Gun buyback participant turns in firearm to get cash for 'better weapon'

A woman in Baltimore is using the city’s gun buyback program, not to get firearms off the street but to upgrade to a better weapon.

On Monday, the city's Police Department paid gun owners anywhere from $25 to $500 for their unwanted firearms and magazines in an attempt to get weapons off the street, FOX 45 News reported.

By 5:30 p.m., more than 500 firearms had been collected.

The city paid out $25 for rifle magazines that carry more than 10 rounds, $100 for revolvers, and pump and bolt-action weapons. $200 for semi-automatic weapons and $500 for fully automatic weapons.

While some residents turned in firearms that went unused for years, a woman who went by the name Darlene told the station she was turning in her 9 mm so she could “upgrade to a better weapon."

“I don’t know [what type of weapon],” she said. “I haven’t quite decided.”

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Others said they were turning in their weapons for quick cash or to support the city’s efforts to thwart gun violence.

Many cities have embraced gun buyback campaigns in recent years, but experts have said they are ineffective at reducing gun violence, USA Today reported.

A big flaw is that the firearms collected usually are not the kind typically used in crimes.

"They make for good photo images," said Michael Scott, director of the Center for Problem Oriented Policing, based at the University of Wisconsin's law school. "But gun buyback programs recover such a small percentage of guns that it's not likely to make much impact."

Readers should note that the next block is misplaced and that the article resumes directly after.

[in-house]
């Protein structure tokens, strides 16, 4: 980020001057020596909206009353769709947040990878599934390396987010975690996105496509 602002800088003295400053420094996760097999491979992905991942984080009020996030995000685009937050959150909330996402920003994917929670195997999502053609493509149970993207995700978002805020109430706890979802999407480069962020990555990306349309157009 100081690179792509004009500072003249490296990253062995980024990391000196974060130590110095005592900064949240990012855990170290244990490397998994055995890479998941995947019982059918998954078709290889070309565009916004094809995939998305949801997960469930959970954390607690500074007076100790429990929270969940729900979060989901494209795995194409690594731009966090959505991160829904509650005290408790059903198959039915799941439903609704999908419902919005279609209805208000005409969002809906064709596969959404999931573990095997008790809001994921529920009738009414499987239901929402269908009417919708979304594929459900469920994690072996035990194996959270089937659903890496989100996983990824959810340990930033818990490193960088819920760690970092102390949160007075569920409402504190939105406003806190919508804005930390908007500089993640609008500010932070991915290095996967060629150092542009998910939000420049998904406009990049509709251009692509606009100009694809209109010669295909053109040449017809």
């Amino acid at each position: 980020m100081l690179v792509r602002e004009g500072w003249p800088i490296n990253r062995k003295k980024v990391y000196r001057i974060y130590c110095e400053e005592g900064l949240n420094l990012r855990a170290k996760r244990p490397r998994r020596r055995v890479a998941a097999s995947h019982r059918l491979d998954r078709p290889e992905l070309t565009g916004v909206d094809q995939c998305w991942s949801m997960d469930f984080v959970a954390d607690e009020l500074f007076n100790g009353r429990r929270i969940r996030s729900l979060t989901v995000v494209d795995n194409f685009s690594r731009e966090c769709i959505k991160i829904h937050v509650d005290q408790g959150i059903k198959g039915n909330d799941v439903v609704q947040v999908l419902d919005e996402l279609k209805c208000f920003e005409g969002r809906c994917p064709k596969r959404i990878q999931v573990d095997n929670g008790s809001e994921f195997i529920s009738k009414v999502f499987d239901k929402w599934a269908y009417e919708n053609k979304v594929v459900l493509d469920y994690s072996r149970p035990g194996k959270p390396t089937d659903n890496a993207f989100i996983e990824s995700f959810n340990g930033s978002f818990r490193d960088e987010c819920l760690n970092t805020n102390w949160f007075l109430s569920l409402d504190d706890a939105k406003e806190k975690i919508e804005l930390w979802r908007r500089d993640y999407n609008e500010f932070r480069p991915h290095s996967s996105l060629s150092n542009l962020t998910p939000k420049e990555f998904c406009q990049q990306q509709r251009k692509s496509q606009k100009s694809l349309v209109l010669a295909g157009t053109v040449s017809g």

"They make for good photo images. But gun buyback programs recover such a small percentage of guns that it's not likely to make much impact."

— Michael Scott, director, Center for Problem Oriented Policing

Another problem is the programs tend to attract people who are less likely to commit crimes.

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Baltimore Mayor Catherine Pugh said she isn’t deterred by the studies.

“There are all kinds of studies that say all kinds of different things,” the mayor told Fox last week. “Our point here is, there are guns on the streets of our city. We are signaling folks out there, we don’t care if its Grandpa’s gun or your gun, we want it.”

"We are signaling folks out there, we don’t care if its Grandpa’s gun or your gun, we want it."

— Baltimore Mayor Catherine Pugh

The city hosted another buyback campaign Wednesday and will have another Friday.

In Hartford, Conn., city officials have held a gun buyback programs for the past decade. A buyback campaign last week netted 137 firearms, FOX 61 reported.

Some of the firearms are destroyed while others serve a more useful purpose. A manhole cover used in the 1990s was made from 172 pounds of confiscated guns. Another Nazi-era firearm was auctioned.

"Not one more victim of senseless violence or gun in the wrong hands that will commit an act of violence," said Hartford Police Lt. Paul Cicero, a detective in the Hartford police Major Crimes Division. "Just recently we had a four-year-old that shot themselves in the hand with an unsecured firearm in a house that was also an unwanted gun. So, we want to take those guns off the street."